Epithelial cell migration requires coordination of two actin modules at the leading edge: one in the lamellipodium and one in the lamella. How the two modules connect mechanistically to regulate directed edge motion is not understood. Using live-cell imaging and photoactivation approaches, we demonstrate that the actin network of the lamellipodium evolves spatio-temporally into the lamella. This occurs during the retraction phase of edge motion, when myosin II redistributes to the lamellipodial actin and condenses it into an actin arc parallel to the edge. The new actin arc moves rearward, slowing down at focal adhesions in the lamella. We propose that net edge extension occurs by nascent focal adhesions advancing the site at which new actin arcs slow down and form the base of the next protrusion event. The actin arc thereby serves as a structural element underlying the temporal and spatial connection between the lamellipodium and the lamella during directed cell motion.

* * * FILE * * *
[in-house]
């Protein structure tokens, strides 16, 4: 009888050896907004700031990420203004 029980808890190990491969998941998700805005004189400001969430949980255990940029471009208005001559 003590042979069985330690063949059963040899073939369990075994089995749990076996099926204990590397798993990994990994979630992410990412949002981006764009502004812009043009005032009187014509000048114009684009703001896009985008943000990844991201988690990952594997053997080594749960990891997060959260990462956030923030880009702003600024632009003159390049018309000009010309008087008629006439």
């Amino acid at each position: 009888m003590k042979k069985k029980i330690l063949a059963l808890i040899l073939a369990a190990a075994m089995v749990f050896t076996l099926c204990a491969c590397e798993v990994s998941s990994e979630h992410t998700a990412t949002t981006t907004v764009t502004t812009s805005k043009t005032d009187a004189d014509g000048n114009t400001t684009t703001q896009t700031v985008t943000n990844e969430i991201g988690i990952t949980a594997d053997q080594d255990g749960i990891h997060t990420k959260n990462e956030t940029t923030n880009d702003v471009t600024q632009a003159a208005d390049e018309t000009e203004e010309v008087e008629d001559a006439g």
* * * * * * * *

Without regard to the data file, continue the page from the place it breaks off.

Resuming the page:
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We thank the members of the Lippincott-Schwartz Laboratory for helpful comments and suggestions. D.T.B. was supported by a Pharmacology Research Associate Fellowship from NIGMS, NIH during the course of these studies.
The authors declare no competing financial interests.
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Burnette, D., Manley, S., Sengupta, P. et al. A role for actin arcs in the leading-edge advance of migrating cells. Nat Cell Biol 13, 371–382 (2011). https://doi.org/10.1038/ncb2205
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